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Garland McCoy (not verified) January 21, 2012

Vlada has raised some important points for discussion. One can always get swallowed up in any of these issues if you drill down to far. First, remember, there is nothing new under the sun. Network Neutrality was cable unbundeling and local loop unbunding and common carriage, etc. Privacy concerns have always been with us. And although Valda did not touch on the piracy issue it too is an old one with the recording studios and movie studios fighting each new technology...the radio, DVDs, etc. only to eventually find ways to profit by the new technology they had previously fought hard to kill. I would offer the following after almost three decades in the tech and communications trenches. I find myself far more supportive of the private sector players than the regulators and govenment officals when the market provides choice. In the dynamic markets of IP deliver systems both fiber and wireless I believe there is ample choice in all but the most rural areas. It is also important to remember that in the end, the most egregious thing the private sector is interested in doing with your personal information is sell you something. This is not the case when govenments get your private information as many "dissidents" in prison will attest.

Jovan Kurbalija January 22, 2012

Garland, in privacy protection, the main challenge is how to ensure that businesses do not share personal data with governments without any regulatory supervision as this drawing illustrates European regulation and experience is by far the most advanced in this field. Although, on the first glance, European approach looks "person-centered", it is ultimately in the interest of the business sector as well. Social responsibility will become increasingly important for the Internet business. SOPA-strike was a clear hint of emerging trends.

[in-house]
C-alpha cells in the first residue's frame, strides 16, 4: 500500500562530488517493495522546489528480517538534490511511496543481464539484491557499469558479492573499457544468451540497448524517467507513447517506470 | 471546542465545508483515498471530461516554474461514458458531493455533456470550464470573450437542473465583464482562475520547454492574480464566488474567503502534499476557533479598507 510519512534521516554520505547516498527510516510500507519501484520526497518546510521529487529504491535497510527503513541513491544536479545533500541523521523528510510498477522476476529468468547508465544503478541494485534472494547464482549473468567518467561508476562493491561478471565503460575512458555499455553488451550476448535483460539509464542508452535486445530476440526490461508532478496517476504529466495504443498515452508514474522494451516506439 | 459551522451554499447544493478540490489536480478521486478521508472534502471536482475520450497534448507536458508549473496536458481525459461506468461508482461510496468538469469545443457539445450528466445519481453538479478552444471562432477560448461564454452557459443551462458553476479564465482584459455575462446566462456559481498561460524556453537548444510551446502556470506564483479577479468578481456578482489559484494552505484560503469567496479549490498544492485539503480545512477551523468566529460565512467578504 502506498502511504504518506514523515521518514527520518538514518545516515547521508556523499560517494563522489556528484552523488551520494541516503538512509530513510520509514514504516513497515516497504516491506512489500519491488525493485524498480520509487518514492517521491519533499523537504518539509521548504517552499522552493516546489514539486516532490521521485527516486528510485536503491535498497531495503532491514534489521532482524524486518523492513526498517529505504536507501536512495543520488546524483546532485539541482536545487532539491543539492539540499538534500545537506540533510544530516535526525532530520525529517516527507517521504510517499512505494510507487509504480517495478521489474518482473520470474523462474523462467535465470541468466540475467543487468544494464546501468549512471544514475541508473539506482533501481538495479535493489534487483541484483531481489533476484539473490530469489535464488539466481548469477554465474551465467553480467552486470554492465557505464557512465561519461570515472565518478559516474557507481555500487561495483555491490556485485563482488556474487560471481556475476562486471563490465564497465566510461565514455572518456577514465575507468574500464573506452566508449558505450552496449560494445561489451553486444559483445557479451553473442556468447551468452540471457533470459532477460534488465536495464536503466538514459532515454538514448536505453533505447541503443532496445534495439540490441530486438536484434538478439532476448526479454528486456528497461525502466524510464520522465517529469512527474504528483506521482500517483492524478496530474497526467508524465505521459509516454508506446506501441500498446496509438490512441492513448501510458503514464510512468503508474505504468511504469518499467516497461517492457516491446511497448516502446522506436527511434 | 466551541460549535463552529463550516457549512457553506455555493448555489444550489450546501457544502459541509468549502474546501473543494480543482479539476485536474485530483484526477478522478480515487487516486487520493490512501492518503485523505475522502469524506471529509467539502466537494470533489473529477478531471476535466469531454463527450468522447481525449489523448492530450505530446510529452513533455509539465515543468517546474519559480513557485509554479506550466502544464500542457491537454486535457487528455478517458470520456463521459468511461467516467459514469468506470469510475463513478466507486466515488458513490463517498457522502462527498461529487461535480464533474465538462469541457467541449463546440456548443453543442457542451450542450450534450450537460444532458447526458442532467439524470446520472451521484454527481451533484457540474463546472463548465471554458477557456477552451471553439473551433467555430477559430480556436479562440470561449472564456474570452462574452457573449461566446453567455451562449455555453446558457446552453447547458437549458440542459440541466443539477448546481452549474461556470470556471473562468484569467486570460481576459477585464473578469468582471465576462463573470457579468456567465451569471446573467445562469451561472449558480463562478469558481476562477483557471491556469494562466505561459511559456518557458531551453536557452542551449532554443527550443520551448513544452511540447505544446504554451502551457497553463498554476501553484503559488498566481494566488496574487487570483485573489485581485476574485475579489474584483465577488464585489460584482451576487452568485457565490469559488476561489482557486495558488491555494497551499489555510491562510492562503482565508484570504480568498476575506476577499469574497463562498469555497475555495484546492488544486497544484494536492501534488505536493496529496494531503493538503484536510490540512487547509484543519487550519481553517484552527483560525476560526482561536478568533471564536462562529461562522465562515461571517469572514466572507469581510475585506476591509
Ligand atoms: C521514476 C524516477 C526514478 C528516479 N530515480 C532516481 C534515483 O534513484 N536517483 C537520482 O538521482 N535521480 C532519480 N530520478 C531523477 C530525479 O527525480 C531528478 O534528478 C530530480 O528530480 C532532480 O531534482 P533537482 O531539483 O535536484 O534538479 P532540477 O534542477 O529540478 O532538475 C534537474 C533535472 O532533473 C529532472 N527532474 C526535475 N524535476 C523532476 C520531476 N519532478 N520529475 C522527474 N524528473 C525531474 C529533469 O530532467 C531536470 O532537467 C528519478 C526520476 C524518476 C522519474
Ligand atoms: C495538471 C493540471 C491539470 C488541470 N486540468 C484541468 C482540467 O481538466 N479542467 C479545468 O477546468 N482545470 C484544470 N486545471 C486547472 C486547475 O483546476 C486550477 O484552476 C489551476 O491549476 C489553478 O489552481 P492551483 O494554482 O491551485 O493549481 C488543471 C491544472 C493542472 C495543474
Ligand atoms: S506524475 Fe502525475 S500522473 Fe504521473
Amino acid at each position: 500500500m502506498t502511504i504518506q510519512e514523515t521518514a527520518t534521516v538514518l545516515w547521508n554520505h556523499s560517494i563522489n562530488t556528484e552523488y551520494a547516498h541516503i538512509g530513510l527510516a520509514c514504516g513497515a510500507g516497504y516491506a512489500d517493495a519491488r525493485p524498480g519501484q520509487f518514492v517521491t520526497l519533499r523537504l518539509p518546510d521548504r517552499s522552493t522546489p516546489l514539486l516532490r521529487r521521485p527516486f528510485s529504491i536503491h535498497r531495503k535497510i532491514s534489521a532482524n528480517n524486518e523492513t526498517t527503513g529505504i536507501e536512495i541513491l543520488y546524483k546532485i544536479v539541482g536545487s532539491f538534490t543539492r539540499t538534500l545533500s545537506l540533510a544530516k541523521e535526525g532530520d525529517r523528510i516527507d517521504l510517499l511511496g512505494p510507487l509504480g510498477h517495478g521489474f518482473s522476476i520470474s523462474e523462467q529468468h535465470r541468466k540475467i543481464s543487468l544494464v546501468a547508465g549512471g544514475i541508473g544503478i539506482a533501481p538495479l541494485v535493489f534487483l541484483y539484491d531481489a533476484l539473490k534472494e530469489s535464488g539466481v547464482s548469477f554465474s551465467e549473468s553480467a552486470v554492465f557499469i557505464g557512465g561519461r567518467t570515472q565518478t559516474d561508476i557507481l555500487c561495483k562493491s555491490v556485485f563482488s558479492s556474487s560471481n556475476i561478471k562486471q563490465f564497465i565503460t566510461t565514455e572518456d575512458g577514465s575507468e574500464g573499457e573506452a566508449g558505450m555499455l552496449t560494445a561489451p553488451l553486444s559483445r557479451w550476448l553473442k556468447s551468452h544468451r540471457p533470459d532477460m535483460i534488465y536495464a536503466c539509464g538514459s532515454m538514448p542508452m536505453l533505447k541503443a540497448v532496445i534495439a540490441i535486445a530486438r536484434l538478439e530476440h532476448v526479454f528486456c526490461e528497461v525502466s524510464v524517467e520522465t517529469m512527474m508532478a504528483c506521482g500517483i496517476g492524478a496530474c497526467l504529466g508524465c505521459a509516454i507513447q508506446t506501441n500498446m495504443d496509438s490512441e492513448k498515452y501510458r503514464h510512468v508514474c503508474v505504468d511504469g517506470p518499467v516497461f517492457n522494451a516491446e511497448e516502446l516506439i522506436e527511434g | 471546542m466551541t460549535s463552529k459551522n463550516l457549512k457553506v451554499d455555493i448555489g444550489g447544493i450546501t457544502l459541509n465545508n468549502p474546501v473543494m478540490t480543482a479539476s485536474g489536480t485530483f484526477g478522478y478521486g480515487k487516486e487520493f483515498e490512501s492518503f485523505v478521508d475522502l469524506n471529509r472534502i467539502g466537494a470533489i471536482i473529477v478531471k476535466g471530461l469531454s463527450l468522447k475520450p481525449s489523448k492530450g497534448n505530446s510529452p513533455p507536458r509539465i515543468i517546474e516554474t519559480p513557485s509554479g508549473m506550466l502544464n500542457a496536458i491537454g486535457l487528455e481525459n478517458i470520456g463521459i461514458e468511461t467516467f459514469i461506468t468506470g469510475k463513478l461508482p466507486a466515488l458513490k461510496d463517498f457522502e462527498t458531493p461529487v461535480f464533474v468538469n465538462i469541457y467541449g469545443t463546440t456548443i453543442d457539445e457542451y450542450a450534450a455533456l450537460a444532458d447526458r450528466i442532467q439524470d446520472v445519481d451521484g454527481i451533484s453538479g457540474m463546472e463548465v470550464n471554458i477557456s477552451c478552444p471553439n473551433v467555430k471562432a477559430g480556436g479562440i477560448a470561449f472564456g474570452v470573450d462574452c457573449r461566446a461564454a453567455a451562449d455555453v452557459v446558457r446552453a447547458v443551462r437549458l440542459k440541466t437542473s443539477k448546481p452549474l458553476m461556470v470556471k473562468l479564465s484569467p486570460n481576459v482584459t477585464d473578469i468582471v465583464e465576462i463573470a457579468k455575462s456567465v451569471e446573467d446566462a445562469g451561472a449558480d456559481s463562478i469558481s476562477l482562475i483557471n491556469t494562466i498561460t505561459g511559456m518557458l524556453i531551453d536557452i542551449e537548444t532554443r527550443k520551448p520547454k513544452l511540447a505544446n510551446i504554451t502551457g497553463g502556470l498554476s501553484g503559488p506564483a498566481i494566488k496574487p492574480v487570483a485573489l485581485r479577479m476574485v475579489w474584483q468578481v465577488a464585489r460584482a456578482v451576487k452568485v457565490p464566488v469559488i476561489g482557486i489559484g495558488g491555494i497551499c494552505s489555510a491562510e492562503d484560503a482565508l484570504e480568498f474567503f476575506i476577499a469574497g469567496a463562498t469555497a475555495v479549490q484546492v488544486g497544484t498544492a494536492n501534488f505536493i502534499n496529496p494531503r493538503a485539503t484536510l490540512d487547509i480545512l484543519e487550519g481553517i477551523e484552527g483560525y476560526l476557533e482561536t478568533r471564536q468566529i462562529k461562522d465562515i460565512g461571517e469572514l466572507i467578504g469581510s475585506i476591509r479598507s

Vladimir Radunovic January 25, 2012

Truth is there is nothing really new under the sun when it comes to technology policy challenges. What is new, however, is magnitude of consequences of wrong policy decisions or customers' choices - can be much more devastating (for society and/or users themselves) in the Internet era than what was in telephone era for instance. Smart (and informed) decision-making of regulators over policies and smart (and informed) choices of end-user are both becoming more and more relevant - but also more and more complex. With pace of development of new services and options/choices, it is not likely the users will get more aware and bring more informed choices; on contrary. To bridge this concern, I believe it is important to raise institutional capacities of governments and regulators to bring informed policies - policies that would not harm open market and innovations but would at the same time would help reducing complexity of users' choice (and chances for their dissatisfaction on the grounds of wrong and uninformed choices). Suggesting "dont's" of business offers through some light regulations and guidelines (reached by regulators, business and user communities cooperatively) would also help business to reach greater satisfaction of their users.

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